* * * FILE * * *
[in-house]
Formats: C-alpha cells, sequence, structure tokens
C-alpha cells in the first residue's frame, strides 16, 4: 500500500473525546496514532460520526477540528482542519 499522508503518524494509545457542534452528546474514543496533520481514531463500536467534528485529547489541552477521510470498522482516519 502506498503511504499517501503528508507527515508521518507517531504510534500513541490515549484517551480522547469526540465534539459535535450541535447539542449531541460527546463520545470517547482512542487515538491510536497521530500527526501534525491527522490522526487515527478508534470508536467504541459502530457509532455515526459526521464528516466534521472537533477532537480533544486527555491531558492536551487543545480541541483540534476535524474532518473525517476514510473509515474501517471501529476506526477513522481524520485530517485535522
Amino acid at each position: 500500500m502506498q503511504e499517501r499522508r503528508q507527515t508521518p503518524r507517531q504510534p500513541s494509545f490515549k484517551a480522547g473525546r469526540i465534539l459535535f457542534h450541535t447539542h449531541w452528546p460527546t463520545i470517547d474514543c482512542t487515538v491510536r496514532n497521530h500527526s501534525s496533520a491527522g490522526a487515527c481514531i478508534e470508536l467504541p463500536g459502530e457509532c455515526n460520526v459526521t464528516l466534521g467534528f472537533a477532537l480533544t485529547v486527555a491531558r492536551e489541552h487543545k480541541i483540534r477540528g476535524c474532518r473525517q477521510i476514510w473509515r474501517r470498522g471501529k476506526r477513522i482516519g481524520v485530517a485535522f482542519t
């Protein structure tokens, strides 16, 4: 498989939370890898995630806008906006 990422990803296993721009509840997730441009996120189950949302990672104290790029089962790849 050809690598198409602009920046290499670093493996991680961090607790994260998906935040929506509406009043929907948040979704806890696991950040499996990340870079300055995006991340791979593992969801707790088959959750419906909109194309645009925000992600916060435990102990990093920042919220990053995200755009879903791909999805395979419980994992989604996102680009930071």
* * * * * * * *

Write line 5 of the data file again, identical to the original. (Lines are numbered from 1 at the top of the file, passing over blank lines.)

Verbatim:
């Protein structure tokens, strides 16, 4: 498989939370890898995630806008906006 990422990803296993721009509840997730441009996120189950949302990672104290790029089962790849 050809690598198409602009920046290499670093493996991680961090607790994260998906935040929506509406009043929907948040979704806890696991950040499996990340870079300055995006991340791979593992969801707790088959959750419906909109194309645009925000992600916060435990102990990093920042919220990053995200755009879903791909999805395979419980994992989604996102680009930071």